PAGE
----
22 Oct 2019
Interview: In Conversation with Rory Scott
As a multidisciplinary artist, do you find it difficult to streamline your artistic process? Or have you found a routine that makes it easier?
I’ve streamlined my process by being ok with chaos—to never stop moving and to always be in the mode of making art. But the stipulation is that everything I do must relate back to advancing my ongoing 10 year project.
As impermanence is a central theme in your work, do you find that sharing your work digitally is a way to reconcile with that? Or do you think digital mediums also have a level of impermanence to them?
Funny enough, I often use my Instagram stories as an informal way to address/observe impermanence. For example, I love taking time-lapse movies of life just going by and seeing the patterns that emerge with time being slightly sped up.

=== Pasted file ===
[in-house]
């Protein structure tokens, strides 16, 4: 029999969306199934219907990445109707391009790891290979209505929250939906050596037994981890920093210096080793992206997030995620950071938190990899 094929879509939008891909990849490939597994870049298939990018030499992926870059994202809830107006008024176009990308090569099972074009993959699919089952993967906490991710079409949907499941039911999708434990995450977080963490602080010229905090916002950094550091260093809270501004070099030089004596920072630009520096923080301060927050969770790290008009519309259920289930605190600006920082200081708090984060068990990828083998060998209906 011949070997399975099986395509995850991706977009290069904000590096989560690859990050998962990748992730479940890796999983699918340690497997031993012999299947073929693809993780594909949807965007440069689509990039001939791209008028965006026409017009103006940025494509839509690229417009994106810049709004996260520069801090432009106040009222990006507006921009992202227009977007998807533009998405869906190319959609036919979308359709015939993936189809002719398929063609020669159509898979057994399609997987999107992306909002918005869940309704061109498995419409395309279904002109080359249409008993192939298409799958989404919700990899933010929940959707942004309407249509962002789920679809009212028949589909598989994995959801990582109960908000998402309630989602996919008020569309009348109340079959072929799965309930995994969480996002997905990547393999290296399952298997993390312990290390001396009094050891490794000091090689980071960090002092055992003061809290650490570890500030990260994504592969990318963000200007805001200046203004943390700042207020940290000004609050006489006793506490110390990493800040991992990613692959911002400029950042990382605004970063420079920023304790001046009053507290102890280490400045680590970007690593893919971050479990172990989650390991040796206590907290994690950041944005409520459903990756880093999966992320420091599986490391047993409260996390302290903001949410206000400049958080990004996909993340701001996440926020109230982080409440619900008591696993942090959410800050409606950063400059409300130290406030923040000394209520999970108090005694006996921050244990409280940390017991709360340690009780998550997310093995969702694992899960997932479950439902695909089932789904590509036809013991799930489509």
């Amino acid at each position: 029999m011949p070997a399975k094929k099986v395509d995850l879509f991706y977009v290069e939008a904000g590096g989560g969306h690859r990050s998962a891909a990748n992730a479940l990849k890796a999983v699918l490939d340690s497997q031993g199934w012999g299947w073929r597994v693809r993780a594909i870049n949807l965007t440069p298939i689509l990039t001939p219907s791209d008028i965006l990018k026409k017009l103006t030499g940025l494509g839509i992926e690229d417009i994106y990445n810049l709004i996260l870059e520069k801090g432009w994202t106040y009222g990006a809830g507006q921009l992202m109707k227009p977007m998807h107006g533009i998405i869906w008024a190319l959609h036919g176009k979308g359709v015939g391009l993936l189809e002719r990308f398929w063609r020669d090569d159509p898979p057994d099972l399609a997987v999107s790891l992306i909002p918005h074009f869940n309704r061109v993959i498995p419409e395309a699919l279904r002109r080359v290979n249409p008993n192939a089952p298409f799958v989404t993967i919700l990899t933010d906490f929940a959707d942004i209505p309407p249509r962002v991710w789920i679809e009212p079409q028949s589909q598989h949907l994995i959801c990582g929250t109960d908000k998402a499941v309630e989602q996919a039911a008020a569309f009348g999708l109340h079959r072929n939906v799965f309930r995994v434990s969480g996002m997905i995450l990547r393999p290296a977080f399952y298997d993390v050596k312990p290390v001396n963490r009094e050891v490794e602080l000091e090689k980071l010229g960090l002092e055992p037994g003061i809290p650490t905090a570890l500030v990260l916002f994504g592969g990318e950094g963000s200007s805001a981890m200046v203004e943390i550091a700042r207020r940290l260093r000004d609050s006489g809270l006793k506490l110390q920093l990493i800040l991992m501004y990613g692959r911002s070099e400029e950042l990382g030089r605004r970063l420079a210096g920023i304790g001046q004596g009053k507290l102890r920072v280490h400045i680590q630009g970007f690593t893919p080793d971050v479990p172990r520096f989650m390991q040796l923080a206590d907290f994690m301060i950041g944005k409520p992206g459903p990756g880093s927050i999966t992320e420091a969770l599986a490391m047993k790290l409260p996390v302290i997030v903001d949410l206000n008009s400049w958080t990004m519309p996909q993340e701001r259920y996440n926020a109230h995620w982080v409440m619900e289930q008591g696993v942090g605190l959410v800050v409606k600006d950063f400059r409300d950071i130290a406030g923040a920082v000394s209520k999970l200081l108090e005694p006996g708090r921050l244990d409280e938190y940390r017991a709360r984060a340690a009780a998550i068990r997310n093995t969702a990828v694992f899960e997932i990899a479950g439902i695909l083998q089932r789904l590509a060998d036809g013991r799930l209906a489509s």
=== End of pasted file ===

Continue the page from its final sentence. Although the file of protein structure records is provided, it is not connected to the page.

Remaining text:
Digital mediums have both a level of impermanence and permanence to them. Once you release something, you have to be prepared for it to be out there forever. On the flip-side I feel like the shelf life for digital work can be volatile—its longevity may depend on the survival of the technologies that made it possible to exist in the first place.
You do an incredible job at creating different dimensions and realities. Do you have a favorite program that you use when creating animations?
Thanks so much! My favorite program is After Effects because of its versatility. I am able to animate, work in VR and pull in elements from Cinema 4D. Which gives me a lot to work with.
Is there a particular artist who inspires you, or whose work you’re excited about?
Tara Donovan. Her work is beyond and embodies every element that I love and appreciate about art.